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Paul Gladen

Paul Gladen

Montana's rural and tribal areas struggle to grow their economies at the same pace as urban areas, with federal data showing just five counties accounting for three-quarters of the state's job growth for the first 16 years of this century.

In an effort to combat that problem, the University of Montana has recently been awarded a $730,000 federal grant to fund efforts to boost economic development in the state's less-populated areas.

The five-year grant comes from the U.S. Economic Development Administration’s 2018 University Center Economic Development Program. The money will be used to fund efforts to help distressed rural and tribal communities develop sustainable, high-growth entrepreneurial activity.

Paul Gladen, the director of Accelerate Montana and the Blackstone LaunchPad at UM, has been chosen to lead a new center created by the grant. The new facility will be called the UM Center for Rural Economic Development. It will be used to “broaden the reach” of Accelerate Montana, which is designed to help state businesses succeed from the idea stage onward.

The new center will work with economic development organizations and partners in Montana to perform a needs and asset assessment of service regions, according to Gladen.

“This will identify prioritized needs in terms of capability gaps and programming and inform the balance and prioritization across new venture and high growth activity,” he said. “UMCRED will then provide workshops or training and access to online training materials and resources that cover a range of relevant topics.”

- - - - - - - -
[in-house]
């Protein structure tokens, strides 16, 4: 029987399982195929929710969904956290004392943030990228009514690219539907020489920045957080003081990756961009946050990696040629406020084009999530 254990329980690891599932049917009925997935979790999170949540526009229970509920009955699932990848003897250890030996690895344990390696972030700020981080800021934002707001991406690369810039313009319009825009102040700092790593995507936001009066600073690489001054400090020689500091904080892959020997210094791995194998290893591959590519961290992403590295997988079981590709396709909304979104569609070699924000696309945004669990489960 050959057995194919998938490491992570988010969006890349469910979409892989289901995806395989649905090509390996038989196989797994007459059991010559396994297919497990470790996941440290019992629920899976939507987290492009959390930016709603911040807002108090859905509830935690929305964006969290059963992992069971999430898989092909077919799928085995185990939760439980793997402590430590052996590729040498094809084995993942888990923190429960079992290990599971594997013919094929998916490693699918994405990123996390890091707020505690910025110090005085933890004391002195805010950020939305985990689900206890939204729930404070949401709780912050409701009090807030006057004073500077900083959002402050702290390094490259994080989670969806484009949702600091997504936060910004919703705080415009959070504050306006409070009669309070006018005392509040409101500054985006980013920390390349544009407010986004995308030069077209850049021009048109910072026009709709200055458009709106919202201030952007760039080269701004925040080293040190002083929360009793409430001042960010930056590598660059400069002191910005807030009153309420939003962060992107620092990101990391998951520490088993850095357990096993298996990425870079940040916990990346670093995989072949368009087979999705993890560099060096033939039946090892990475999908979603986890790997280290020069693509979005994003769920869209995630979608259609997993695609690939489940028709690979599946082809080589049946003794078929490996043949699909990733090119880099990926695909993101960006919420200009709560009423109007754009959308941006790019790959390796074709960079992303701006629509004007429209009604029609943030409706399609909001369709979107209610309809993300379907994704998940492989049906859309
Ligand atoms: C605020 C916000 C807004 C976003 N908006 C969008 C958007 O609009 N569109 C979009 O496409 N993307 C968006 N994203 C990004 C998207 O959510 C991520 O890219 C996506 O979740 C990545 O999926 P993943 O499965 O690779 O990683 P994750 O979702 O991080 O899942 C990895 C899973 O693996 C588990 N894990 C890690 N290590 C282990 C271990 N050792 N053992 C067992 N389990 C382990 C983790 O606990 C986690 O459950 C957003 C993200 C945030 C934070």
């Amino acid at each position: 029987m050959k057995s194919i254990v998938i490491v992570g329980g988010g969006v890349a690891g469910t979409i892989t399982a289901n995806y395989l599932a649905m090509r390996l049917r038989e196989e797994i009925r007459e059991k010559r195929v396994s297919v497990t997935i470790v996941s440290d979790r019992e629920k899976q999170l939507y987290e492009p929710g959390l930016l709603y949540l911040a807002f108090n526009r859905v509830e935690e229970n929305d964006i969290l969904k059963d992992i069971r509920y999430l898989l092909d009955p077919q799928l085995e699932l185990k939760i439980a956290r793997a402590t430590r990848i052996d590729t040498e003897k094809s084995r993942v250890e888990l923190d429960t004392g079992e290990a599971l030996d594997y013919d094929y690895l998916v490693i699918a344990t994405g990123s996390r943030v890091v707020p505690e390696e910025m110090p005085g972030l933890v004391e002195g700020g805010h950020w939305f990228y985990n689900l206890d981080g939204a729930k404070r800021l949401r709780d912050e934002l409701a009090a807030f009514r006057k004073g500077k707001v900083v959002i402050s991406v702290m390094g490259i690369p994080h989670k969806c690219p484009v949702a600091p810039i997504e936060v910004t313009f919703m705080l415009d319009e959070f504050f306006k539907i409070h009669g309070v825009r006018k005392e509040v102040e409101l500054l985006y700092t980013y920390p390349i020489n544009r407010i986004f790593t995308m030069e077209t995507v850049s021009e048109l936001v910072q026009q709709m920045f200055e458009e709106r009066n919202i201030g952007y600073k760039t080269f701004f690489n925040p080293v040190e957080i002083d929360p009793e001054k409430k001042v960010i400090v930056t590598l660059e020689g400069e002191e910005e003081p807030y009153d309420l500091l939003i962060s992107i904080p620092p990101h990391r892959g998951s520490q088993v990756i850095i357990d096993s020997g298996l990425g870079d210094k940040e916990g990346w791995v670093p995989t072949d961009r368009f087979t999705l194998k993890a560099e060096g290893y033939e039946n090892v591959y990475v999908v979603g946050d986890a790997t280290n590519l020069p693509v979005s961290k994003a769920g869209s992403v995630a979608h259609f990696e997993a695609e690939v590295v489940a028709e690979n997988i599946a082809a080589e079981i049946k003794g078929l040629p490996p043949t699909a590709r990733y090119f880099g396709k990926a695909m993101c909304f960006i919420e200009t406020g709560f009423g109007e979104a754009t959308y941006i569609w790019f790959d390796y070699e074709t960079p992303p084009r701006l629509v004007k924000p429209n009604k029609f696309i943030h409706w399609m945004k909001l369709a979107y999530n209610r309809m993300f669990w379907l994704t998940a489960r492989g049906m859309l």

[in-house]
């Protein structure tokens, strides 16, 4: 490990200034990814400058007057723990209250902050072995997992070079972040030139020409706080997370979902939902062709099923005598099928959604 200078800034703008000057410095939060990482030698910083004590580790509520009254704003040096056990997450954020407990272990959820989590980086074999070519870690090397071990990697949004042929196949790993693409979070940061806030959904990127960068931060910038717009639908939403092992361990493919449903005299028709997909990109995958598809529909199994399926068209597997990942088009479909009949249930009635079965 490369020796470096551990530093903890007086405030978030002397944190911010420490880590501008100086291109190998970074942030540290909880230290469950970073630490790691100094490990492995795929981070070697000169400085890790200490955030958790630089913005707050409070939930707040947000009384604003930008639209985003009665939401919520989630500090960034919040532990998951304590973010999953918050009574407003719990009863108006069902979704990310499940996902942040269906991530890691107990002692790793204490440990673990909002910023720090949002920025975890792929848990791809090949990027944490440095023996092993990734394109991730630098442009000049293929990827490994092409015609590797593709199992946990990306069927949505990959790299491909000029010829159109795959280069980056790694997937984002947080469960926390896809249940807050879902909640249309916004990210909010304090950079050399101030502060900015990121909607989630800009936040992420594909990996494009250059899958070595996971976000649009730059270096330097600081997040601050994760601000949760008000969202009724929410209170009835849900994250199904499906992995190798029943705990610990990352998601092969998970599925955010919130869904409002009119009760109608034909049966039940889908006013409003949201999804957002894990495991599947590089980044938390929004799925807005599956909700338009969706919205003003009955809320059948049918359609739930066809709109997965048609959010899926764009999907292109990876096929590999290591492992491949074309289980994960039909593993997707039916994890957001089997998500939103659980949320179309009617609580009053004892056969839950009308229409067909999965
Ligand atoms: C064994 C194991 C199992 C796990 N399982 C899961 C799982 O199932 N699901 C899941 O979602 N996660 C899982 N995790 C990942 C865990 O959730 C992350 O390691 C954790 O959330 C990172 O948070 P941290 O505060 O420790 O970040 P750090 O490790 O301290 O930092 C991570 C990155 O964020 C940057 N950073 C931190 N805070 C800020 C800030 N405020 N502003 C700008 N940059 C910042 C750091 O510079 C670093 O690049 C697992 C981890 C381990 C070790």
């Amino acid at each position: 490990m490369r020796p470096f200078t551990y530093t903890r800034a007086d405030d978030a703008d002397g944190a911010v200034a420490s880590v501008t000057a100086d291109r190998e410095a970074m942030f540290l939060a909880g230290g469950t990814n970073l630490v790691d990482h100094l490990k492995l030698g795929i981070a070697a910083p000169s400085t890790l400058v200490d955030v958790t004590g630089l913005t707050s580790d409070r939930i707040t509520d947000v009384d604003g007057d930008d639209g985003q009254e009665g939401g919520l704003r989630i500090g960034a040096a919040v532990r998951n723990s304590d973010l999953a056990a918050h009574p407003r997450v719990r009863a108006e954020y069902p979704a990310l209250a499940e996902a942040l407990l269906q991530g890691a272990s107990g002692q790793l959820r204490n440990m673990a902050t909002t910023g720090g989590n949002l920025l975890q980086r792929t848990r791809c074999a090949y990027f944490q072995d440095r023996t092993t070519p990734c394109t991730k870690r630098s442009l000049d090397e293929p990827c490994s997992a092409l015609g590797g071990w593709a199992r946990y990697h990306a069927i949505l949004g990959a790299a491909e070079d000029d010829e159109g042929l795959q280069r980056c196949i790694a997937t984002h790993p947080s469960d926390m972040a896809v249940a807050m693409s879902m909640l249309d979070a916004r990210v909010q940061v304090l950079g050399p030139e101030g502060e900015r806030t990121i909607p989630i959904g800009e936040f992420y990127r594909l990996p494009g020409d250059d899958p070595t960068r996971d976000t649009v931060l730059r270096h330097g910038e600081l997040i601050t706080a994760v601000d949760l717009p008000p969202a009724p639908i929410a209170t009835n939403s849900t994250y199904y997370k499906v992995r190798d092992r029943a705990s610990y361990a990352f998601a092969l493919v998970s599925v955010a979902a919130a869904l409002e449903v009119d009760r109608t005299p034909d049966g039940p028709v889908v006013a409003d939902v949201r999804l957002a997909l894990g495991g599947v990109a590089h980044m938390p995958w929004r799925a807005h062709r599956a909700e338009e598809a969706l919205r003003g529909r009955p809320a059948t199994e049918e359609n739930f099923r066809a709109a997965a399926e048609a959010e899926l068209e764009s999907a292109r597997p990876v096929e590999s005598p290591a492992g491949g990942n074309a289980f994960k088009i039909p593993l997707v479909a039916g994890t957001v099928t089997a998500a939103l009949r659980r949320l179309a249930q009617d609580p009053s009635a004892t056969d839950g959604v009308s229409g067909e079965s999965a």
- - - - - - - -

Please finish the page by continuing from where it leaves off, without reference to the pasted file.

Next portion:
He and his team will talk about value proposition design, business models, financial modeling, attracting investment funding, foreign direct investment, startup legal essentials, intellectual property, accessing public funds and reaching global markets.

“All these topics can assist local economic development professionals and local entrepreneurs to enhance their understanding and application of early stage entrepreneurship or high-growth frameworks and practices,” Gladen said.

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According to the U.S. Bureau of Economic Analysis, from 2000 to 2016, just five out of 56 counties have captured 75 percent of new jobs.

Those five counties contain the cities of Billings, Missoula, Bozeman, Kalispell and Helena. By comparison, in that same time period, more than two dozen rural counties saw no new job growth and eight counties saw negative job growth.

“Most of the high-wage services jobs are locating in cities that have access to national and global markets, clusters of like-minded businesses, and a larger educated workforce,” wrote Mark Haggerty of Headwaters Economics for a report to the Montana Legislature on economic issues. “Rural areas are not competing for these new jobs as well, and are more acutely impacted by job losses in manufacturing and traditional resource sectors.”

Gladen will be assisted by LaunchPad assistant director Morgan Slemberger, Montana World Trade Center executive director Brigitta Miranda-Freer and Jennifer Stephens of the Missoula Small Business Development Center. The grant will fund the hiring of a new outreach and engagement manager.

He said the new center has several key objectives, including identifying potential lucrative business ventures and supporting growth through access to mentoring, growth capital and growth markets. They also want to develop programming that will develop new, innovative businesses models, particularly those focused on rural and tribal challenges and opportunities.

The center has already received commitments of expertise from venture capital firms, law firms and accounting firms based in Montana, including Worden Thane, Frontier Angels, Goodworks Ventures, Crowley Fleck and Conradi Anderson.

In a statement, UM President Seth Bodnar applauded the funding.

“This award affirms the University of Montana’s strong commitment to economic development and to the type of research, innovation and expertise that fosters high-growth entrepreneurship in the great state of Montana,” he said in the email.

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